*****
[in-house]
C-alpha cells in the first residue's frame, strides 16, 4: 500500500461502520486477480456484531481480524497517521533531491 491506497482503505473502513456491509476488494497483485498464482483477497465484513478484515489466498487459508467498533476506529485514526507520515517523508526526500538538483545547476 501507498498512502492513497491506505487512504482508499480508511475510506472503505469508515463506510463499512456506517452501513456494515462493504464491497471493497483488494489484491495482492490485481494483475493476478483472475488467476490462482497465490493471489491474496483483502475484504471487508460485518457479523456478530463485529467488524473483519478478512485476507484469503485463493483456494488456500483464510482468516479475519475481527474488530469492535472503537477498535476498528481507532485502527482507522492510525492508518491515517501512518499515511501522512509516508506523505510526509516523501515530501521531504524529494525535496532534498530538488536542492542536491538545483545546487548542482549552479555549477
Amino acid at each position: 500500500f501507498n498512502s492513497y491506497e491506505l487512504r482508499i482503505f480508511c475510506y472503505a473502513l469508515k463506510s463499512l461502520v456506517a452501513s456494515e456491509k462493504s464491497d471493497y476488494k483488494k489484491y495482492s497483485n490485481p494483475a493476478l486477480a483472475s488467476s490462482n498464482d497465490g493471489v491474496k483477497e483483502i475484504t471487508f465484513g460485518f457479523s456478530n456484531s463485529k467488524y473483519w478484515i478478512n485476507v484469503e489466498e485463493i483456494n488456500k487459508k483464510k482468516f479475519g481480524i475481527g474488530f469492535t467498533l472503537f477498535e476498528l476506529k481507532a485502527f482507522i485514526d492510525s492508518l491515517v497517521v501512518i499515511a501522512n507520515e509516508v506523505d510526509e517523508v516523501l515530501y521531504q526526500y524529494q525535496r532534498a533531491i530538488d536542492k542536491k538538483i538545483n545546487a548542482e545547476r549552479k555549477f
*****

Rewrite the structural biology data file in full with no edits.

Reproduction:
[in-house]
C-alpha cells in the first residue's frame, strides 16, 4: 500500500461502520486477480456484531481480524497517521533531491 491506497482503505473502513456491509476488494497483485498464482483477497465484513478484515489466498487459508467498533476506529485514526507520515517523508526526500538538483545547476 501507498498512502492513497491506505487512504482508499480508511475510506472503505469508515463506510463499512456506517452501513456494515462493504464491497471493497483488494489484491495482492490485481494483475493476478483472475488467476490462482497465490493471489491474496483483502475484504471487508460485518457479523456478530463485529467488524473483519478478512485476507484469503485463493483456494488456500483464510482468516479475519475481527474488530469492535472503537477498535476498528481507532485502527482507522492510525492508518491515517501512518499515511501522512509516508506523505510526509516523501515530501521531504524529494525535496532534498530538488536542492542536491538545483545546487548542482549552479555549477
Amino acid at each position: 500500500f501507498n498512502s492513497y491506497e491506505l487512504r482508499i482503505f480508511c475510506y472503505a473502513l469508515k463506510s463499512l461502520v456506517a452501513s456494515e456491509k462493504s464491497d471493497y476488494k483488494k489484491y495482492s497483485n490485481p494483475a493476478l486477480a483472475s488467476s490462482n498464482d497465490g493471489v491474496k483477497e483483502i475484504t471487508f465484513g460485518f457479523s456478530n456484531s463485529k467488524y473483519w478484515i478478512n485476507v484469503e489466498e485463493i483456494n488456500k487459508k483464510k482468516f479475519g481480524i475481527g474488530f469492535t467498533l472503537f477498535e476498528l476506529k481507532a485502527f482507522i485514526d492510525s492508518l491515517v497517521v501512518i499515511a501522512n507520515e509516508v506523505d510526509e517523508v516523501l515530501y521531504q526526500y524529494q525535496r532534498a533531491i530538488d536542492k542536491k538538483i538545483n545546487a548542482e545547476r549552479k555549477f